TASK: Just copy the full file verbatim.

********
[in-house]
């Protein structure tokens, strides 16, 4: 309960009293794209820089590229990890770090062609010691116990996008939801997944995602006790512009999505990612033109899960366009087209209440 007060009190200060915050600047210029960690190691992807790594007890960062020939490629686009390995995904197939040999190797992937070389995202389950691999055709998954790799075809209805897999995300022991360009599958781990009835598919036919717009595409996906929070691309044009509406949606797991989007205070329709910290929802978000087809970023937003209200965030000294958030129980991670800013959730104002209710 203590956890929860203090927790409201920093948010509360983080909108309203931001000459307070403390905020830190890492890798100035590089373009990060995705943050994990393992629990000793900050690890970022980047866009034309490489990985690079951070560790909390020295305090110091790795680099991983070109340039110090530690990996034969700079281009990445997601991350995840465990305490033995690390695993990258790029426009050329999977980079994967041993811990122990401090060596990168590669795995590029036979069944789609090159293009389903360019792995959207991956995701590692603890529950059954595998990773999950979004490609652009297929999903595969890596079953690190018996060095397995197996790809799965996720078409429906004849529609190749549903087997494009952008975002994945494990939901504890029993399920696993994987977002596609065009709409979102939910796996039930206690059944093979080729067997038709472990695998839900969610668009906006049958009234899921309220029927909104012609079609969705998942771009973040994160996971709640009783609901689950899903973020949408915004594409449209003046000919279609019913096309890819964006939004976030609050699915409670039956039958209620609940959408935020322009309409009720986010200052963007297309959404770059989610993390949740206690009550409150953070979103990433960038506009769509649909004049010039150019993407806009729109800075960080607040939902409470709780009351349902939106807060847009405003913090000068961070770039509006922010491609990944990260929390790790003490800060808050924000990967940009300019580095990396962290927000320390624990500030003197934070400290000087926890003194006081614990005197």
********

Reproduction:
[in-house]
């Protein structure tokens, strides 16, 4: 309960009293794209820089590229990890770090062609010691116990996008939801997944995602006790512009999505990612033109899960366009087209209440 007060009190200060915050600047210029960690190691992807790594007890960062020939490629686009390995995904197939040999190797992937070389995202389950691999055709998954790799075809209805897999995300022991360009599958781990009835598919036919717009595409996906929070691309044009509406949606797991989007205070329709910290929802978000087809970023937003209200965030000294958030129980991670800013959730104002209710 203590956890929860203090927790409201920093948010509360983080909108309203931001000459307070403390905020830190890492890798100035590089373009990060995705943050994990393992629990000793900050690890970022980047866009034309490489990985690079951070560790909390020295305090110091790795680099991983070109340039110090530690990996034969700079281009990445997601991350995840465990305490033995690390695993990258790029426009050329999977980079994967041993811990122990401090060596990168590669795995590029036979069944789609090159293009389903360019792995959207991956995701590692603890529950059954595998990773999950979004490609652009297929999903595969890596079953690190018996060095397995197996790809799965996720078409429906004849529609190749549903087997494009952008975002994945494990939901504890029993399920696993994987977002596609065009709409979102939910796996039930206690059944093979080729067997038709472990695998839900969610668009906006049958009234899921309220029927909104012609079609969705998942771009973040994160996971709640009783609901689950899903973020949408915004594409449209003046000919279609019913096309890819964006939004976030609050699915409670039956039958209620609940959408935020322009309409009720986010200052963007297309959404770059989610993390949740206690009550409150953070979103990433960038506009769509649909004049010039150019993407806009729109800075960080607040939902409470709780009351349902939106807060847009405003913090000068961070770039509006922010491609990944990260929390790790003490800060808050924000990967940009300019580095990396962290927000320390624990500030003197934070400290000087926890003194006081614990005197």